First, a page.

From Intellectual Takeout
Recent reports show that the United States is one of the most obese nations in the world—the only G-8 nation to crack the top 20 of the most overweight countries in the world.
For children and low-income people the problem is particularly acute. A 2015 report commission by the Organization for Economic Cooperation and Development found that the U.S. “has the fattest kids by a wide margin and is tops in poor health for teenagers.”
It’s a stunning shift in how we understand malnourishment. For almost the entirety of human history, the struggle for impoverished people was getting enough food to meet a sufficient daily caloric intake.
Today, the opposite is true: Low-income people are taking in too many calories (and often bad calories, at that) and are much more likely to be overweight than people in the middle and upper classes.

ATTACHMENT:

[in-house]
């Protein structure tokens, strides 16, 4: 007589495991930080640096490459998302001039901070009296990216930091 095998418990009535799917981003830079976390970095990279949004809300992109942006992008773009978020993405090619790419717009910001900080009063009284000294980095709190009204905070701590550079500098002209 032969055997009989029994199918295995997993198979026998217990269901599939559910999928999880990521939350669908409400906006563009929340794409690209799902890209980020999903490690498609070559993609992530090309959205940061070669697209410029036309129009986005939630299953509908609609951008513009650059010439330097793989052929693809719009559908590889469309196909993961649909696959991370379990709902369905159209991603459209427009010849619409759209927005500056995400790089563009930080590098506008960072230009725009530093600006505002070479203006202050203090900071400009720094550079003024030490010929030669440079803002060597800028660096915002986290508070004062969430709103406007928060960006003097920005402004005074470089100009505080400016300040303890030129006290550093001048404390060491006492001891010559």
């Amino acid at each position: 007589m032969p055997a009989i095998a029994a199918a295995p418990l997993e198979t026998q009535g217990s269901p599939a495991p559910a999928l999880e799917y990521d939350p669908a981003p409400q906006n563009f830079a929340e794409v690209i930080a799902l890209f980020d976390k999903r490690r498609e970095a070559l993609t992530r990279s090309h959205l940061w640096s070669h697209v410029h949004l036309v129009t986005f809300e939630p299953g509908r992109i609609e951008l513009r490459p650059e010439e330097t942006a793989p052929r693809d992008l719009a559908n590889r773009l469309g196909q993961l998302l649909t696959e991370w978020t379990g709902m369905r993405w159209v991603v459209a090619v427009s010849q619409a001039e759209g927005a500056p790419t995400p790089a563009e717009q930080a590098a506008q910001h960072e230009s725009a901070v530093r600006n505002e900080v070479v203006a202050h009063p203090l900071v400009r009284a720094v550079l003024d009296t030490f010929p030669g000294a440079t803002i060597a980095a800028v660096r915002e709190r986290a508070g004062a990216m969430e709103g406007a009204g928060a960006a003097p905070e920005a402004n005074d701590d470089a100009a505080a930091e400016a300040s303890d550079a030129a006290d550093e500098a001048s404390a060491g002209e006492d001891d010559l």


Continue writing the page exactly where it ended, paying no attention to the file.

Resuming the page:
In 1766, in his tract On the Price of Corn and Management of the Poor, Benjamin Franklin noted that public efforts to alleviate poverty often had perverse effects on the people they were intended to help:
“I am for doing good to the poor, but...I think the best way of doing good to the poor, is not making them easy in poverty, but leading or driving them out of it. I observed...that the more public provisions were made for the poor, the less they provided for themselves, and of course became poorer.”
To Franklin's point, I can think of few things that would make people "easier in their poverty" than a program like SNAP. If SNAP is contributing to the obesity epidemic, is our government doing a great disservice to these people?
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